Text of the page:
Broken Symmetry was designed as a scherzo, but its structure is complex. Its first half consists of three scherzo sections and three ‘trios’ (after an introduction the first trio precedes the first scherzo). There is a frenetic centre to the work, and then the first half is recapitulated in reverse. But it is not a mirror image, as the symmetry is broken, and the scherzos and trios contract, collide and distort, becoming virtually unrecognisable in the process. The imagery is perhaps that of a machine going out of control, and when it has reached its fastest and most extreme, it collapses, and the mechanism very quickly runs down.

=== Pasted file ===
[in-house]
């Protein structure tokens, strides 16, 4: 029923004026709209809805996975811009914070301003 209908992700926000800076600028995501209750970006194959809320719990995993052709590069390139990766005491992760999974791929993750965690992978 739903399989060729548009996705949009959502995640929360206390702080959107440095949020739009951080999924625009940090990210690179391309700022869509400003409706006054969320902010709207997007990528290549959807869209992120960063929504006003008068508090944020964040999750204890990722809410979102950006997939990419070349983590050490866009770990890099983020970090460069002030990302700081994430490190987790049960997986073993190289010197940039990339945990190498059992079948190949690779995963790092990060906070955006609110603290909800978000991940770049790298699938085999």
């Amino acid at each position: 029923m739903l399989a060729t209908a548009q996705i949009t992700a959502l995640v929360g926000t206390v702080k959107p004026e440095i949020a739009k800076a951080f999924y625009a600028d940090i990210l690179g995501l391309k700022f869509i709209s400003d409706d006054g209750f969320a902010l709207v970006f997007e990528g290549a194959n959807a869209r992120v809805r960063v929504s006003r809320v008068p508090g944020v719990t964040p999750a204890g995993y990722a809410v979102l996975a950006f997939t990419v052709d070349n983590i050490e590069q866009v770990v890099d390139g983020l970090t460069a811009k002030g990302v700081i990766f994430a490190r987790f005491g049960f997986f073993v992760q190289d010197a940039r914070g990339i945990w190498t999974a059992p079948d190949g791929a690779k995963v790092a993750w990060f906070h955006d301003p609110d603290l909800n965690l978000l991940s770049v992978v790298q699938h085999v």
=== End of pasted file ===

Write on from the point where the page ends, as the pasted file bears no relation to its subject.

At the pre-concert talk for the first performance of Broken Symmetry, in the spring of 1992, I said that I had thought of the piece as perhaps the scherzo of a ‘mega-work’. This idea grew into my orchestral work Renewal, of which Broken Symmetry forms the third part.